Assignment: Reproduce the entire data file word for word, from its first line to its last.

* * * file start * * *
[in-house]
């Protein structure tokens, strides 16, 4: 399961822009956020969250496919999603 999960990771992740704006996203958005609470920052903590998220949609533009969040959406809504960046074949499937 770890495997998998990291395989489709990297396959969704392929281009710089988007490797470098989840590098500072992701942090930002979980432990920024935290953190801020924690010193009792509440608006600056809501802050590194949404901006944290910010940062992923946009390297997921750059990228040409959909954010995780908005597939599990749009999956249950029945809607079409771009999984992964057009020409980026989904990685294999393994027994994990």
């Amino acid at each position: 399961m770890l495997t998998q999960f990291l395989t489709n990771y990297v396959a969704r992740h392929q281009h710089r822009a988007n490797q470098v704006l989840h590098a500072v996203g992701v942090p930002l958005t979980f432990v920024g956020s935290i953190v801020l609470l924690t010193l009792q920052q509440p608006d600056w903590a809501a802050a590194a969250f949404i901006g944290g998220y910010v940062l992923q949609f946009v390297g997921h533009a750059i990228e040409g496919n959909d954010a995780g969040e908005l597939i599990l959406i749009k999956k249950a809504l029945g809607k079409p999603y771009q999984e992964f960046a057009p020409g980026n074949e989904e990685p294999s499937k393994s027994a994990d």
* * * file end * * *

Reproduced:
[in-house]
């Protein structure tokens, strides 16, 4: 399961822009956020969250496919999603 999960990771992740704006996203958005609470920052903590998220949609533009969040959406809504960046074949499937 770890495997998998990291395989489709990297396959969704392929281009710089988007490797470098989840590098500072992701942090930002979980432990920024935290953190801020924690010193009792509440608006600056809501802050590194949404901006944290910010940062992923946009390297997921750059990228040409959909954010995780908005597939599990749009999956249950029945809607079409771009999984992964057009020409980026989904990685294999393994027994994990």
């Amino acid at each position: 399961m770890l495997t998998q999960f990291l395989t489709n990771y990297v396959a969704r992740h392929q281009h710089r822009a988007n490797q470098v704006l989840h590098a500072v996203g992701v942090p930002l958005t979980f432990v920024g956020s935290i953190v801020l609470l924690t010193l009792q920052q509440p608006d600056w903590a809501a802050a590194a969250f949404i901006g944290g998220y910010v940062l992923q949609f946009v390297g997921h533009a750059i990228e040409g496919n959909d954010a995780g969040e908005l597939i599990l959406i749009k999956k249950a809504l029945g809607k079409p999603y771009q999984e992964f960046a057009p020409g980026n074949e989904e990685p294999s499937k393994s027994a994990d």